Life is messy, complex, and difficult. We make compromises all the time. History demonstrates that most, perhaps even all, freedom fighters and social change agents were flawed or had moral blind spots. Martin Luther King Jr. (1929–1968) was a womaniser; Gandhi had dubious relationships with his grandnieces; Nelson Mandela (1918–2013) supported and may even have committed property damage. If these individuals weren’t perfect, why should animal activists be? Focusing on the destination rather than the journey gets too many of us into trouble. Even the most assiduous vegan will have used (perhaps unwittingly) an animal product, even if it’s the body of the ground-up animal in the tarmac they drive upon.
In the case of animal protection, I have even less control over determining what we might call a vegan outcome. I’m mindful that I may have to make political compromises along the way. I ask myself continuously how to balance the utopian vision of animal rights with the pragmatic politics of animal welfare. For the sake of the animals, I always take the side of rights over welfare; however, there are times, particularly in the political arena, when welfare or regulation is the only option available. As has often been said, politics is the art of the possible. Nevertheless, I believe that any compromise must always be situated in the context of ending animal cruelty and exploitation.
Now we again jump back to 1900 & see more of what Henry S. Salt had to say on the same topic!
In saying a few words on a question which is always more or less rife among reformers, and is unfortunately (and, as we think, unnecessarily) a cause of dissension among some humane workers today, we must disclaim any intention of speaking dogmatically or as partisans. So, far from wishing to lay down any hard and fast principle, we hold that the acceptance or refusal of compromise—the adoption or rejection of what are called “lesser measures”—is a matter of policy, not principle, and must he settled by each individual, or each society, according to conditions and circumstances, since what is advisable in one case may not be so in another. What we deprecate is not diversity of methods (for that, in the long run, may even be beneficial to the cause), but the misunderstanding which is apt to arise between “restrictionists” and “abolitionists”, when the advocates of “lesser measures” are viewed on the one hand as merely tinkering at reform, while on the other hand the “all or nothing” party is pronounced unpractical and extreme. There is need, we think, of clearer and more dispassionate judgement on this matter, usually discussed in far too heated a spirit; we propose, therefore, to set down a few reasons why, as it seems to us, the two parties should regard each other not as rivals but as allies…….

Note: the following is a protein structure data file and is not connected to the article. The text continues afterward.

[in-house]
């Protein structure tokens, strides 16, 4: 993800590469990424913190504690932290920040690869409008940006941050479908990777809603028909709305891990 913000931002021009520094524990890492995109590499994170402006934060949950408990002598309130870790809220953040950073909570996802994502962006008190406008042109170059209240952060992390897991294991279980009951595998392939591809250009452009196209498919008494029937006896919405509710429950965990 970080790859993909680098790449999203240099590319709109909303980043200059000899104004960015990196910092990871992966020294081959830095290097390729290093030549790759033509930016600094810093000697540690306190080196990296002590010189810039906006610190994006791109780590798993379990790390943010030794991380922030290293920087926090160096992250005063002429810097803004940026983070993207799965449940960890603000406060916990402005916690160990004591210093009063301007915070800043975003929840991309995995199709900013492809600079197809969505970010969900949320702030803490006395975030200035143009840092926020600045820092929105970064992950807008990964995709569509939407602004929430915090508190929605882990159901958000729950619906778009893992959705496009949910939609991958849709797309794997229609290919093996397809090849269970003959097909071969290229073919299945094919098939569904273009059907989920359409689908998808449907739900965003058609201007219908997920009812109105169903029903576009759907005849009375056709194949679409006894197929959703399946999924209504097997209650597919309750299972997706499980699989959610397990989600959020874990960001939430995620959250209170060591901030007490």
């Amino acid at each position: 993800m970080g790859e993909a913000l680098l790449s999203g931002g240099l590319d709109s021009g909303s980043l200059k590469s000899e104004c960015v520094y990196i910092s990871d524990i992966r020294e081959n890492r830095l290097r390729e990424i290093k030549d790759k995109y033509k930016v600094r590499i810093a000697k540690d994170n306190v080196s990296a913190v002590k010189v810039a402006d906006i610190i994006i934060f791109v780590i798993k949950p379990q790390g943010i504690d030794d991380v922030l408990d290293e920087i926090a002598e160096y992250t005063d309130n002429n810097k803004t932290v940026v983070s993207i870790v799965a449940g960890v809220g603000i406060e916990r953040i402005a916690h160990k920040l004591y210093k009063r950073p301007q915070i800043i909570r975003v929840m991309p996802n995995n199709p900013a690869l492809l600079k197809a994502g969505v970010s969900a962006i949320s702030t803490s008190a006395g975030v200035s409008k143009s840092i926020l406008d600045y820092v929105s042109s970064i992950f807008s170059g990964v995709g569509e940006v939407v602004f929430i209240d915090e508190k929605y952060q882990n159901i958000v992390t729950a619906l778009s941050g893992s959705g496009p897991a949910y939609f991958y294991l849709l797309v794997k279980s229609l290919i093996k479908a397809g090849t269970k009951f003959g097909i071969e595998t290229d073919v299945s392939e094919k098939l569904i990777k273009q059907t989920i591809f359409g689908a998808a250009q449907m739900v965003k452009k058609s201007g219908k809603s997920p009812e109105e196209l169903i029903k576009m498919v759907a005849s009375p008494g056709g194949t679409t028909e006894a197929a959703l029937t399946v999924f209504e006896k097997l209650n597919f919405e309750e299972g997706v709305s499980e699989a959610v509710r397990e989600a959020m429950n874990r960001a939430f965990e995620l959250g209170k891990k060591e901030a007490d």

……For our own part, we have no quarrel with those who are abolitionist only, or with those who are restrictionist only; it is for each to do what he or she can. But we hope that members of the Humanitarian League will strive, wherever feasible, to adopt the fuller and wiser policy—that is, to be both restrictionists and abolitionists at once. Humanitarians have a hard fight before them against the power of cruelty and oppression, and they cannot afford to refrain from using their intellects as well as their hearts. Stupidity, in such a contest, will retard the noblest cause. And the recrimination that goes on between the advocates of greater and lesser measures strikes us, if we may say so, as just a little stupid.
. Published: Humanity, 4, November 1900
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Working to promote vegan businesses since 1978. Henry S. Salt Archive - researcher & fundraiser. The Humanitarian League - researcher & fundraiser. The Ernest Bell Library - archive manager. Collecting & republishing historical material of vegetarianism and other humanitarian movements. Running the 'Hum-an-imal Badge Co.'.